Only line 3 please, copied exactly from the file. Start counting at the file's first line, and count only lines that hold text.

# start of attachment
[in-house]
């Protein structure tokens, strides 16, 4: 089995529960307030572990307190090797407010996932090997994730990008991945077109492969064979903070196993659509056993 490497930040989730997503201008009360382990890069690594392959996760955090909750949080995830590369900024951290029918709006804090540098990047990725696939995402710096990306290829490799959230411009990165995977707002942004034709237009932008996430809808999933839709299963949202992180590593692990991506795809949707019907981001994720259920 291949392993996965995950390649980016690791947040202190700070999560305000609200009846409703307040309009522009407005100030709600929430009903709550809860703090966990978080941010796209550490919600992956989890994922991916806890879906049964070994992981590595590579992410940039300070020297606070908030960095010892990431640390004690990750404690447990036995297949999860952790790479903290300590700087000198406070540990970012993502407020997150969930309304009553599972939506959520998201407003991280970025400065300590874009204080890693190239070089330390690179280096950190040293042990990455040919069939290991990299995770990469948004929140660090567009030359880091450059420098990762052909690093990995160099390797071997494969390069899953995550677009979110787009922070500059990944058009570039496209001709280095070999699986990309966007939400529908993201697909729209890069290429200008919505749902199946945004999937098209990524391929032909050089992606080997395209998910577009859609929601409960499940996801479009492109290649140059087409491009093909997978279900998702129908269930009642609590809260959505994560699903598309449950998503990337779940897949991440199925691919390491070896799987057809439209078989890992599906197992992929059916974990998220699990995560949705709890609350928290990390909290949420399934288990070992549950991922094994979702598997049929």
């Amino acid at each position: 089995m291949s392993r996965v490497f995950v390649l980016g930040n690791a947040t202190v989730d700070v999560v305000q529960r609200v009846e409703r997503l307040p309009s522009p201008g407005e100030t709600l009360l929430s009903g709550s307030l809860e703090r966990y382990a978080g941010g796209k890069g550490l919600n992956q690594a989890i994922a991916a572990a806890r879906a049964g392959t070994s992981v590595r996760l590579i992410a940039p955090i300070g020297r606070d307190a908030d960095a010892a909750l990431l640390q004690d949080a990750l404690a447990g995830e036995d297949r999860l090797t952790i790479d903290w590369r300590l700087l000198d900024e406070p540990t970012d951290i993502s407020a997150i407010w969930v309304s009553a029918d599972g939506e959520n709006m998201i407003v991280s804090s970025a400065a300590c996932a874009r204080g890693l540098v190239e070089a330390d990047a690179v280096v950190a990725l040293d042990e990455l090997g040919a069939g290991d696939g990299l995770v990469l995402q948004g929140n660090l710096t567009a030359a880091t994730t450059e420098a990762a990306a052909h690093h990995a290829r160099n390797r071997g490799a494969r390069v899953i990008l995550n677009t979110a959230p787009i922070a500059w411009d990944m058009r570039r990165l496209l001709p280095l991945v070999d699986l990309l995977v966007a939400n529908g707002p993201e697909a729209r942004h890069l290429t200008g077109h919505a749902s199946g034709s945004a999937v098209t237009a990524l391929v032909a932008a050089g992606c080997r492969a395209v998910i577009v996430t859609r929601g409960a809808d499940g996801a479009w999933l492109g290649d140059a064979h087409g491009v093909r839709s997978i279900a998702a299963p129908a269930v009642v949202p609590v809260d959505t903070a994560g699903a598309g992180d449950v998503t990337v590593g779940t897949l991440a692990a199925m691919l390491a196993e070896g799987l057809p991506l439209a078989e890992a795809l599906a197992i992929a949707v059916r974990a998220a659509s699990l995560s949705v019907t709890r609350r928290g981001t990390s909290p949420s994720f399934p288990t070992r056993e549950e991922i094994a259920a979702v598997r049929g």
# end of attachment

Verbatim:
């Amino acid at each position: 089995m291949s392993r996965v490497f995950v390649l980016g930040n690791a947040t202190v989730d700070v999560v305000q529960r609200v009846e409703r997503l307040p309009s522009p201008g407005e100030t709600l009360l929430s009903g709550s307030l809860e703090r966990y382990a978080g941010g796209k890069g550490l919600n992956q690594a989890i994922a991916a572990a806890r879906a049964g392959t070994s992981v590595r996760l590579i992410a940039p955090i300070g020297r606070d307190a908030d960095a010892a909750l990431l640390q004690d949080a990750l404690a447990g995830e036995d297949r999860l090797t952790i790479d903290w590369r300590l700087l000198d900024e406070p540990t970012d951290i993502s407020a997150i407010w969930v309304s009553a029918d599972g939506e959520n709006m998201i407003v991280s804090s970025a400065a300590c996932a874009r204080g890693l540098v190239e070089a330390d990047a690179v280096v950190a990725l040293d042990e990455l090997g040919a069939g290991d696939g990299l995770v990469l995402q948004g929140n660090l710096t567009a030359a880091t994730t450059e420098a990762a990306a052909h690093h990995a290829r160099n390797r071997g490799a494969r390069v899953i990008l995550n677009t979110a959230p787009i922070a500059w411009d990944m058009r570039r990165l496209l001709p280095l991945v070999d699986l990309l995977v966007a939400n529908g707002p993201e697909a729209r942004h890069l290429t200008g077109h919505a749902s199946g034709s945004a999937v098209t237009a990524l391929v032909a932008a050089g992606c080997r492969a395209v998910i577009v996430t859609r929601g409960a809808d499940g996801a479009w999933l492109g290649d140059a064979h087409g491009v093909r839709s997978i279900a998702a299963p129908a269930v009642v949202p609590v809260d959505t903070a994560g699903a598309g992180d449950v998503t990337v590593g779940t897949l991440a692990a199925m691919l390491a196993e070896g799987l057809p991506l439209a078989e890992a795809l599906a197992i992929a949707v059916r974990a998220a659509s699990l995560s949705v019907t709890r609350r928290g981001t990390s909290p949420s994720f399934p288990t070992r056993e549950e991922i094994a259920a979702v598997r049929g």